What people are saying - Write a review
We haven't found any reviews in the usual places.
Other editions - View all
admirable appear argument aster attention benesit besore caresully cation Chap character child Cicero circumstances conduct considerable considered degree desect desire eminent endeavour English English language enquiry error ESSAY ESSAY evil existence faid fame favour fense firſt frequently genius genuine Gulliver's Travels habits happiness heart house of Hanover human mind ideas instances intellectual judgment justice labour language lise mankind manner master means ment mode morality moſt motives muſt nature neighbour neral ness never object observation octavo opinion ourselves passions perhaps period persect persorm pleasure portion preceptor present principles probably produce profe pupil purpofe question quire racter reader reason regard reputation resinement respect scarcely SECT senfations sentiment sind sirst society species specting spirit style suppofe surther suture talents temper theresore thing thofe thoufand thoughts tion true truth understanding usesul virtue whofe words writers youth
Page 402 - Memory and her siren daughters, but by devout prayer to that Eternal Spirit who can enrich with all utterance and knowledge, and sends out his Seraphim with the hallowed fire of his altar, to touch and purify the lips of whom he pleases.
Page 425 - ... childish peevishness, if we undervalue the advantages of our knowledge, and neglect to improve it to the ends for which it was given us, because there are some things that are set out of the reach of it.
Page 420 - Besides, that it is many times as troublesome to make good the pretence of a good quality, as to have it ; and if a man have it not, it is ten to one, but he is discovered to want it, and then all his pains and labour to seem to have it is lost.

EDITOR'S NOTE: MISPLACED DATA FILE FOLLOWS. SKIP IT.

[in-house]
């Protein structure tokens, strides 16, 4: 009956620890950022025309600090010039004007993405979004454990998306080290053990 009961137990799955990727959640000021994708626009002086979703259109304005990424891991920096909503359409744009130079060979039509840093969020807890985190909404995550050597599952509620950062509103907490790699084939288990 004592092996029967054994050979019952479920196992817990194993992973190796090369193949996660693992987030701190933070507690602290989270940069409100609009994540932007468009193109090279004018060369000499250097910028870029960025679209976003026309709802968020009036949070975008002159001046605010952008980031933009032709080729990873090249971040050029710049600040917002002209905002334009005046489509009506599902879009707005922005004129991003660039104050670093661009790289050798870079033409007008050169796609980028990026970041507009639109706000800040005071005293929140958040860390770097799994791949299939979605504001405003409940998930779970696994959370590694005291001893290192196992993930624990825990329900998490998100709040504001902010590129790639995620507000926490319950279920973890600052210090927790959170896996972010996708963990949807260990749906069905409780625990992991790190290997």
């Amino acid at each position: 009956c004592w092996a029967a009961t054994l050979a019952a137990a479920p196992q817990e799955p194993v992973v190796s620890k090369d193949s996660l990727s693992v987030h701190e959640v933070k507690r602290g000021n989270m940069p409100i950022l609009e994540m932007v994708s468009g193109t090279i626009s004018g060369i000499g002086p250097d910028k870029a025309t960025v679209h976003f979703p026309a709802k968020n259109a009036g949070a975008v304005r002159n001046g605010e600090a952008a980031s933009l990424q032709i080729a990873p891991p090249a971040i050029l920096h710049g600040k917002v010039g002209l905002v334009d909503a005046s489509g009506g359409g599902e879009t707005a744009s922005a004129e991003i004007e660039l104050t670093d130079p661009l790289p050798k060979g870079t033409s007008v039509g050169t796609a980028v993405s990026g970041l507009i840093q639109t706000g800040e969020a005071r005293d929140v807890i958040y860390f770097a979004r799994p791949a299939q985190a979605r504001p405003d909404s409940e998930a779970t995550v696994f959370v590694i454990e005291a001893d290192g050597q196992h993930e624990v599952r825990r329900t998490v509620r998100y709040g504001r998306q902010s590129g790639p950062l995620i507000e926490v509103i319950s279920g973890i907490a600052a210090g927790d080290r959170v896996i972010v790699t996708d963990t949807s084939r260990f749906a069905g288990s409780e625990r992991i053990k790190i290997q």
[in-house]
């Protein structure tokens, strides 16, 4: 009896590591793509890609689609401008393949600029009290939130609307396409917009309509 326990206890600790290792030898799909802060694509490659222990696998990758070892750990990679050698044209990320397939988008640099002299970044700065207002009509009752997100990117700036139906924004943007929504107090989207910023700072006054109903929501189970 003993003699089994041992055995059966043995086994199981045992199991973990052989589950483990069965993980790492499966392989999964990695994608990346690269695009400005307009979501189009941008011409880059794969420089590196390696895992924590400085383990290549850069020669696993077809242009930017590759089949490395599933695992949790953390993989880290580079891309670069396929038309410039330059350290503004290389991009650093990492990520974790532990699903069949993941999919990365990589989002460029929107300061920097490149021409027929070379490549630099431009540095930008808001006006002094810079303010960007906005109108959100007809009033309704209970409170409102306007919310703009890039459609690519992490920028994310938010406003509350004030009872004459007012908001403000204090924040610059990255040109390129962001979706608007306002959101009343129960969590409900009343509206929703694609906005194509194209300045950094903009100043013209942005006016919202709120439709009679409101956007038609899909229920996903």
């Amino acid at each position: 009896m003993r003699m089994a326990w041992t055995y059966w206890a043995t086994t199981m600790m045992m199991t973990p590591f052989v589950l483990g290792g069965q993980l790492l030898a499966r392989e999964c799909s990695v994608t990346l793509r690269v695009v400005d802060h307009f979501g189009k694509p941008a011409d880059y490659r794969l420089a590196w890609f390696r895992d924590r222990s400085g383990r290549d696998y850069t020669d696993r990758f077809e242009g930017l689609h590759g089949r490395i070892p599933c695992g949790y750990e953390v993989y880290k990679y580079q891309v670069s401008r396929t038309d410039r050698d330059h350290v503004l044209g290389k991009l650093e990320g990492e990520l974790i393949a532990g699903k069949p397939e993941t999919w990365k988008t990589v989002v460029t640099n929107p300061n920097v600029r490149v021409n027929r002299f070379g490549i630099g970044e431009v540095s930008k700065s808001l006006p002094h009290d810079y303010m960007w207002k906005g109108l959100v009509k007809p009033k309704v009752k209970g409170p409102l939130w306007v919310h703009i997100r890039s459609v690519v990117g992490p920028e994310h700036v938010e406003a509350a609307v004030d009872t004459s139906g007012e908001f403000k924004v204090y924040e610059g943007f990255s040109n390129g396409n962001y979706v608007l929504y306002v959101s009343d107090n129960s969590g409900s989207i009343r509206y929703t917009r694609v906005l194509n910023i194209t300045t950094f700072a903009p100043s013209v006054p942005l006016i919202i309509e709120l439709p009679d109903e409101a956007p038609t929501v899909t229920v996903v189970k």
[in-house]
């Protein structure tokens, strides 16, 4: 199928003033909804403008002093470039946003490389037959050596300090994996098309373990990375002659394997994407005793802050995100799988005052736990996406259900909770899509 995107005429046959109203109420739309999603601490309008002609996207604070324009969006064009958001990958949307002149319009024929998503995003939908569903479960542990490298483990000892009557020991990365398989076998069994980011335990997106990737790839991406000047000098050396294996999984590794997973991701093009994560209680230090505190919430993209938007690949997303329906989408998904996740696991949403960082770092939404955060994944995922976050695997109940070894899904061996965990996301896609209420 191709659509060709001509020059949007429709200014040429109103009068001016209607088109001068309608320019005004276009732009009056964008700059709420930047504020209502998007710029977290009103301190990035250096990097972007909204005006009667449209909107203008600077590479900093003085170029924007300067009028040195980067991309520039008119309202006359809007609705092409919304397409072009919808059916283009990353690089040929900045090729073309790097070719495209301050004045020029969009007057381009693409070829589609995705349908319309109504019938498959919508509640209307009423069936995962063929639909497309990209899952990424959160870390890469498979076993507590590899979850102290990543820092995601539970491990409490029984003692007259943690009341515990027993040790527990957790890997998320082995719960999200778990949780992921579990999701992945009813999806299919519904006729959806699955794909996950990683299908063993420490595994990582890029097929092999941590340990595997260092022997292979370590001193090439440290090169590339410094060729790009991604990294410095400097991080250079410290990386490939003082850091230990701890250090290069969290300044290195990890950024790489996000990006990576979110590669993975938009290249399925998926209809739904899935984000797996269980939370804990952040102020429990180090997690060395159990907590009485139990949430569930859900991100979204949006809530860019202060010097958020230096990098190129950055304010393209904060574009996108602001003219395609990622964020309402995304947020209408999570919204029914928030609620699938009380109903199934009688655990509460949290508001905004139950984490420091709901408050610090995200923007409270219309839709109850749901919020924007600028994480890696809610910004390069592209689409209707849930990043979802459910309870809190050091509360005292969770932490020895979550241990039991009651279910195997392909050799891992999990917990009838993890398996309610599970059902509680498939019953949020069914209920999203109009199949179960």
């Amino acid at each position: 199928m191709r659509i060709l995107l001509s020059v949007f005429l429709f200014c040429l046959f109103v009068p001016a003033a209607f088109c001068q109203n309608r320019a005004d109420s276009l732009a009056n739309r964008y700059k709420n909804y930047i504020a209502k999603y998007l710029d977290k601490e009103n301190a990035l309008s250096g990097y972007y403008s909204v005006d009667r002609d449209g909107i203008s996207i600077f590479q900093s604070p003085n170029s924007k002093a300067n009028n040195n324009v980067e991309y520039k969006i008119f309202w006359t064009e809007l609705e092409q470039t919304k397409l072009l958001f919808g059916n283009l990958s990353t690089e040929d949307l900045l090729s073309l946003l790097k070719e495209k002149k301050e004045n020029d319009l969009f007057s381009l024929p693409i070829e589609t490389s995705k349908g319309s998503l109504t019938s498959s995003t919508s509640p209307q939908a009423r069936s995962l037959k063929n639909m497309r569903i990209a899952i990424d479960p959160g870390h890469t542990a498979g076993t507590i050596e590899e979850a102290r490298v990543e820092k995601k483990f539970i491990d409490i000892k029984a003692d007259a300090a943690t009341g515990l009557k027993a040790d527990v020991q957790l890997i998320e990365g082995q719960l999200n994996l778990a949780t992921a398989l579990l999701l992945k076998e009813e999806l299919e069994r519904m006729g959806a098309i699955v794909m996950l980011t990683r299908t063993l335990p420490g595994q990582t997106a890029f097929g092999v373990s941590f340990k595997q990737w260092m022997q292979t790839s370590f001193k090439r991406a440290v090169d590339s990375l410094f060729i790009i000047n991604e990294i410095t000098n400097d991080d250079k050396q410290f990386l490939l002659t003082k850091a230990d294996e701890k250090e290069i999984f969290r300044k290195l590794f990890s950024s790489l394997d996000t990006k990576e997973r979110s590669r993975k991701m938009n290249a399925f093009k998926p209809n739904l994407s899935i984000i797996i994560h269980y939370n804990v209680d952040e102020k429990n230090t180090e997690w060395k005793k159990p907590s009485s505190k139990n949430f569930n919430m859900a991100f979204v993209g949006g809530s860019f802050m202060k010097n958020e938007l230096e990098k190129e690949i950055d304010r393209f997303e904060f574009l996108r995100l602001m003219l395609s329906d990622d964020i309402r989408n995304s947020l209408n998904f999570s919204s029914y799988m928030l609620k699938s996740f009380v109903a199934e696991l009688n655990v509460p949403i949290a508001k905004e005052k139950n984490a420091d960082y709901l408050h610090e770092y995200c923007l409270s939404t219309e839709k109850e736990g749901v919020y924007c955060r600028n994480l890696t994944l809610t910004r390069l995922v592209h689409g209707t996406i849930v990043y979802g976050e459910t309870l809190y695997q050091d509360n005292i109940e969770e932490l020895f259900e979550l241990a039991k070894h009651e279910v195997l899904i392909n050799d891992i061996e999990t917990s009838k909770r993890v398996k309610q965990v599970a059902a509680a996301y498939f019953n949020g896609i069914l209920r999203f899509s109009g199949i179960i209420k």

Page 254 - To help me thro' this long disease, my Life, To second, Arbuthnot! thy Art and Care, And teach, the Being you preserv'd, to bear. But why then publish? Granville the polite, And knowing Walsh, would tell me I could write; Well-natur'd Garth inflam'd with early praise, And Congreve lov'd, and Swift endur'd my lays; The courtly Talbot, Somers, Sheffield read, Ev'n mitred Rochester would nod the head, And St.
Page 404 - ... not to count him fit to print his mind without a tutor and examiner, lest he should drop a schism, or something of corruption, is the greatest displeasure and indignity to a free and knowing spirit, that can be put upon him.
Page 401 - But much latelier in the private academies of Italy, whither I was favoured to resort, perceiving that some trifles which I had in memory, composed at under twenty or thereabout...
Page 401 - ... an inward prompting which now grew daily upon me, that by labour and intent study, which I take to be my portion in- this life, joined with the strong propensity of nature, I might perhaps leave something so written to after-times, as they should not willingly let it die.
Page 417 - The dialect of conversation is now-adays so swelled with vanity and compliment, and so surfeited (as I may say) of expressions of kindness and respect, that if a man that lived an age or two ago should return into the world again, he would really want a dictionary to help him to understand his own language...
Page 380 - Now, if nature should intermit her course, and leave altogether though it were but for a while the observation of her own laws; if those principal and mother elements of the world, whereof all things in this lower world are made, should lose the qualities which now they have; if the frame of that heavenly arch erected over our heads should loosen and dissolve itself; if celestial spheres should forget their wonted motions, and by irregular volubility turn themselves any way as it might happen; if...